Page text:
It’s been 50 years since The Sorrow and the Pity first screened in a tiny cinema in Paris. Soon after its American release, film critic Roger Ebert described it as ‘one of the greatest documentaries ever made.’ When it was finally approved for broadcast on French television, in 1981, 10 years after its original ban, it was viewed by 20 million people – more than a third of the entire population of France.
As antipoverty activists, we know we must unite all low-income workers by centring the relationship between poverty and wages, and the declining wage growth this country has experienced in the past ten years. It is vital that the broad left and our movements begin to see that the rights of waged and unwaged workers are intrinsically linked.
The Australian anti-halal campaign, like the French one, aims at criminalising and further excluding the already marginalised Muslim minority. While racists pretend to act in the name of national unity, their words and deeds show us how food becomes a means to distinguish a superior ‘us’ from an inferior ‘them’ – the unwanted and unwelcome Arab and Muslim Other.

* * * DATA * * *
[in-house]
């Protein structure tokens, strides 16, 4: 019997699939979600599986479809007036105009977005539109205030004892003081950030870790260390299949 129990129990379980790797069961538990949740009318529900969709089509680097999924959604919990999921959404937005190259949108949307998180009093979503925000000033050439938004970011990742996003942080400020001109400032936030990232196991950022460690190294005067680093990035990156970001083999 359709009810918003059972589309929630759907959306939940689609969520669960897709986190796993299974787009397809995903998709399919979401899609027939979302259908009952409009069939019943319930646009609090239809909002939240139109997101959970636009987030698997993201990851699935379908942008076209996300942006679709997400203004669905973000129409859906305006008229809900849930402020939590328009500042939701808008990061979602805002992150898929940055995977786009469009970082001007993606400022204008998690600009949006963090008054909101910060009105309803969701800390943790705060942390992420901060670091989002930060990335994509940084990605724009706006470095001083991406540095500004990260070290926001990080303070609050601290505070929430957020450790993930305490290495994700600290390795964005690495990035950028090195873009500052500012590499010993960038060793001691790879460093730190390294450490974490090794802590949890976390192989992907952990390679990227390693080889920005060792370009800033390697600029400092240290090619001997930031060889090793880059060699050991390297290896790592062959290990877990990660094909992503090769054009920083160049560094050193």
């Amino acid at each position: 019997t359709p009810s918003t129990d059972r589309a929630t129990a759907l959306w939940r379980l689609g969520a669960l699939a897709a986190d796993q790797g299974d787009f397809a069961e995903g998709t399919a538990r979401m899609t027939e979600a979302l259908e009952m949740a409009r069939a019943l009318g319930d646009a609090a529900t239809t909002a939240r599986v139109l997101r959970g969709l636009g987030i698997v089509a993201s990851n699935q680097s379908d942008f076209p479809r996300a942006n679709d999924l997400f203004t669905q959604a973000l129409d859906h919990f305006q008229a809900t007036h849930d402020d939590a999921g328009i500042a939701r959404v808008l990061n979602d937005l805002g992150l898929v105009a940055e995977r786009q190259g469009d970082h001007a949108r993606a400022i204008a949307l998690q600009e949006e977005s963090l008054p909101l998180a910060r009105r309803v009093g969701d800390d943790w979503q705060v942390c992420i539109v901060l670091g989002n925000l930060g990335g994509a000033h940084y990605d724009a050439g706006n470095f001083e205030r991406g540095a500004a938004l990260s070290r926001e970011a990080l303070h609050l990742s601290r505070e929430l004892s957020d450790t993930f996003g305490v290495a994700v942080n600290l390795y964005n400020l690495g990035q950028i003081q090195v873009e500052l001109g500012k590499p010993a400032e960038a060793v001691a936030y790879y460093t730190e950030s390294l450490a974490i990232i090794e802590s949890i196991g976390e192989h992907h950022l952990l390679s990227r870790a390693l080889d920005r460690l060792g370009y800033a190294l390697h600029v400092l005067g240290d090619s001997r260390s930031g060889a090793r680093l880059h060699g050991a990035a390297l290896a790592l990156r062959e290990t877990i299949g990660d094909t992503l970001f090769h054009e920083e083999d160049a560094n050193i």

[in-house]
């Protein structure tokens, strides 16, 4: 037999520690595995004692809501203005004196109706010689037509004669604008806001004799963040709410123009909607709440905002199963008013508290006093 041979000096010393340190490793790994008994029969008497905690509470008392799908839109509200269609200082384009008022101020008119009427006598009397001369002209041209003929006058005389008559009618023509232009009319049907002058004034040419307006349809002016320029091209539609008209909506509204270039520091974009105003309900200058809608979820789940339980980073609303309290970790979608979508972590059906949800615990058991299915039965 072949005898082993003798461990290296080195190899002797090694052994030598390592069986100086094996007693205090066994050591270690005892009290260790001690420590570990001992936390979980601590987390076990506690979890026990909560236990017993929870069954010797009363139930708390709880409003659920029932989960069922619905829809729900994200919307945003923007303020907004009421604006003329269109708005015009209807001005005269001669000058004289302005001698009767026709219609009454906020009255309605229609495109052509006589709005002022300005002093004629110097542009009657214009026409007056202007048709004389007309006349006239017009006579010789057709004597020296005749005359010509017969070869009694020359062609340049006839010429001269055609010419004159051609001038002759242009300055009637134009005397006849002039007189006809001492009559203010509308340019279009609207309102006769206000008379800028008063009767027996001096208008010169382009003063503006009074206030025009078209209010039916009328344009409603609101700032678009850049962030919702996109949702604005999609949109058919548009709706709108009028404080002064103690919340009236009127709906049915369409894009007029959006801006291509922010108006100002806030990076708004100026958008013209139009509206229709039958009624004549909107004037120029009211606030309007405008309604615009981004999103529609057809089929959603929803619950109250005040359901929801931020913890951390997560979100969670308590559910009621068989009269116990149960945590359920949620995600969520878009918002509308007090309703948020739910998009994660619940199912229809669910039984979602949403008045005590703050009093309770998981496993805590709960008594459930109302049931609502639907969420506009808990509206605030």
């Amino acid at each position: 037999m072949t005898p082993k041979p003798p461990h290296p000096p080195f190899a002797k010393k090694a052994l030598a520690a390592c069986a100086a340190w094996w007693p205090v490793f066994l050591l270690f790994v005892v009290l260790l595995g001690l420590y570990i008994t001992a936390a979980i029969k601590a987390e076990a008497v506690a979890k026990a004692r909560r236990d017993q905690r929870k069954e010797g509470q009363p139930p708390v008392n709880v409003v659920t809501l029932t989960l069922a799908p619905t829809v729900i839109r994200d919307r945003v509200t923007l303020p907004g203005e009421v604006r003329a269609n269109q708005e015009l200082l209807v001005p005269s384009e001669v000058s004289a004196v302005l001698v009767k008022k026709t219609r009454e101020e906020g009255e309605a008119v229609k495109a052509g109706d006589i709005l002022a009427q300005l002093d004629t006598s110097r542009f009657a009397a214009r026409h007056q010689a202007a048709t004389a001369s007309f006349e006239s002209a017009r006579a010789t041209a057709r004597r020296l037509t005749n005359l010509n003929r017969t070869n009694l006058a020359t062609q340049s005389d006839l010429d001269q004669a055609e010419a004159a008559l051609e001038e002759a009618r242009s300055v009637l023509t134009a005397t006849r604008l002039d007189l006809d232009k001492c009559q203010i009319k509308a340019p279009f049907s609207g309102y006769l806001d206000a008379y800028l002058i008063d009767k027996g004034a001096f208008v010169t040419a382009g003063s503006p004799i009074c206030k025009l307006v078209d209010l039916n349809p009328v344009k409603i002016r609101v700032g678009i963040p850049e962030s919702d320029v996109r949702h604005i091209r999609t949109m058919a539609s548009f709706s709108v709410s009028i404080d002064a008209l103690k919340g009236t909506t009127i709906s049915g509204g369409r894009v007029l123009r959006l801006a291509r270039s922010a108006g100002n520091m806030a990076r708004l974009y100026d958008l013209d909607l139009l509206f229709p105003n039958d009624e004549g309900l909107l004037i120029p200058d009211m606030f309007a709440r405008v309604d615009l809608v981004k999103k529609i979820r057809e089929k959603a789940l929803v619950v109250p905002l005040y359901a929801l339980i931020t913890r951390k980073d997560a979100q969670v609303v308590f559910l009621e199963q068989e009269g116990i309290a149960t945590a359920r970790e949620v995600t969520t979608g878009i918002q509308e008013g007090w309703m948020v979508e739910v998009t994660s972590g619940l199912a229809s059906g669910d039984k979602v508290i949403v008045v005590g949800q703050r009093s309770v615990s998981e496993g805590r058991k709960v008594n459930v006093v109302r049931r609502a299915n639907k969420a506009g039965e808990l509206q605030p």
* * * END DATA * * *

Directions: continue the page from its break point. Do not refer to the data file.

Last March, a handful of prominent Melbourne nightclubs were called out for hosting events with all-male lineups. It’s a tale as old as time itself, but it’s also 2021. This shouldn’t be happening.
There’s a huddle of garden gnomes on the gravel strip outside the roadhouse. A huge hand-painted red sign advertises: Sale: Nomes. 2 for 1. Sandy hauls the heavy steering to the right and shudders the Holden off the red dirt highway. Maybe they’ll have urns. It’s midday but she doesn’t need fuel or food, not yet, so she pulls up just outside the window of the pre-fab hotbox that houses the sole cashier, presumably the procurer of the nomes, and yanks the handbrake up.